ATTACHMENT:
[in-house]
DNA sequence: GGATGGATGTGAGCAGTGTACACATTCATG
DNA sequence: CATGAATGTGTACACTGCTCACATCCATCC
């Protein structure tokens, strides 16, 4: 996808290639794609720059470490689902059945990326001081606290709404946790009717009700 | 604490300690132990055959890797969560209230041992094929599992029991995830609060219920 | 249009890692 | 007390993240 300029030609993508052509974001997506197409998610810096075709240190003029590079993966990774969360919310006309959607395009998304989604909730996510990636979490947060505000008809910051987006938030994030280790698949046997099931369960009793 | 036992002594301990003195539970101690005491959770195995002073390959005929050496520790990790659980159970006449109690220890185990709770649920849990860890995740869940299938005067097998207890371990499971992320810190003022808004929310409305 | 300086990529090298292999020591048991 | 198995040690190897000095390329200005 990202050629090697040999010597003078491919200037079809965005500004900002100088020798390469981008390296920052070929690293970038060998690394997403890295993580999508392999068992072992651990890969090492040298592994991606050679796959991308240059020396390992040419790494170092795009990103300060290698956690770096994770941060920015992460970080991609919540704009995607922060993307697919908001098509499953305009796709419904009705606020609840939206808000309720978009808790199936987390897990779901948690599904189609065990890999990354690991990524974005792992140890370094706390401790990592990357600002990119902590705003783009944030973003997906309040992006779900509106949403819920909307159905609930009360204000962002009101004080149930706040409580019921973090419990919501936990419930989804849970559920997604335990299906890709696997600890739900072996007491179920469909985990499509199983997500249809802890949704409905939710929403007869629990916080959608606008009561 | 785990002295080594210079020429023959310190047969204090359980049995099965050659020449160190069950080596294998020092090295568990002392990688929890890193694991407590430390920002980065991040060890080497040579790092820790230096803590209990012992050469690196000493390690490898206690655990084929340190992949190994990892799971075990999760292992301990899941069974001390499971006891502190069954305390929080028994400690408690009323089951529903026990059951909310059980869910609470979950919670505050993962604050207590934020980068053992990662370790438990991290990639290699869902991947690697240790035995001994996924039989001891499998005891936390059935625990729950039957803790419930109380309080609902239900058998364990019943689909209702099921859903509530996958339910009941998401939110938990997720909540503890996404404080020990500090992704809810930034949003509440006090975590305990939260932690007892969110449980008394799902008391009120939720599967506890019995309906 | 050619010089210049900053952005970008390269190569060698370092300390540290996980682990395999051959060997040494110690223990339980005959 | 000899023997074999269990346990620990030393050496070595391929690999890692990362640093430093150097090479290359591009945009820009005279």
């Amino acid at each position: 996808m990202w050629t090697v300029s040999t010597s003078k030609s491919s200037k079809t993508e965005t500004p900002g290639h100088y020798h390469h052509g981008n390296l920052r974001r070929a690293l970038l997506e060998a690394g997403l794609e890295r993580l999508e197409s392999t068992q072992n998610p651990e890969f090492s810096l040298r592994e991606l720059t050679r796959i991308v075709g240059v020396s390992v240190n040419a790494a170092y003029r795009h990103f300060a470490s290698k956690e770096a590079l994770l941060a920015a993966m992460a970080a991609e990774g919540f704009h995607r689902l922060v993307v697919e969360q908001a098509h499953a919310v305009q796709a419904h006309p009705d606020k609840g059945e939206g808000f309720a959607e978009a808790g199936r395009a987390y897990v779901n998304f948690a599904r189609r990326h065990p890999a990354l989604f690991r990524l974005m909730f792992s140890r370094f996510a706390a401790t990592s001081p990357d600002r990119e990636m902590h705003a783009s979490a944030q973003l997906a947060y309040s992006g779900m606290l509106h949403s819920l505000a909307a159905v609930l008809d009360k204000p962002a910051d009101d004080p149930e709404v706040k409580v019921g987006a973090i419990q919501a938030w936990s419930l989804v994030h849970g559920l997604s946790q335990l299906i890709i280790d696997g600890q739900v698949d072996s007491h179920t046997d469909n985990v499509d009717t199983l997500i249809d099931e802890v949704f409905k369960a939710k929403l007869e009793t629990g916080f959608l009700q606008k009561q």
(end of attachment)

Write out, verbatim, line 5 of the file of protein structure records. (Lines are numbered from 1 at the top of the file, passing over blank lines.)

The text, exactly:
């Amino acid at each position: 996808m990202w050629t090697v300029s040999t010597s003078k030609s491919s200037k079809t993508e965005t500004p900002g290639h100088y020798h390469h052509g981008n390296l920052r974001r070929a690293l970038l997506e060998a690394g997403l794609e890295r993580l999508e197409s392999t068992q072992n998610p651990e890969f090492s810096l040298r592994e991606l720059t050679r796959i991308v075709g240059v020396s390992v240190n040419a790494a170092y003029r795009h990103f300060a470490s290698k956690e770096a590079l994770l941060a920015a993966m992460a970080a991609e990774g919540f704009h995607r689902l922060v993307v697919e969360q908001a098509h499953a919310v305009q796709a419904h006309p009705d606020k609840g059945e939206g808000f309720a959607e978009a808790g199936r395009a987390y897990v779901n998304f948690a599904r189609r990326h065990p890999a990354l989604f690991r990524l974005m909730f792992s140890r370094f996510a706390a401790t990592s001081p990357d600002r990119e990636m902590h705003a783009s979490a944030q973003l997906a947060y309040s992006g779900m606290l509106h949403s819920l505000a909307a159905v609930l008809d009360k204000p962002a910051d009101d004080p149930e709404v706040k409580v019921g987006a973090i419990q919501a938030w936990s419930l989804v994030h849970g559920l997604s946790q335990l299906i890709i280790d696997g600890q739900v698949d072996s007491h179920t046997d469909n985990v499509d009717t199983l997500i249809d099931e802890v949704f409905k369960a939710k929403l007869e009793t629990g916080f959608l009700q606008k009561q």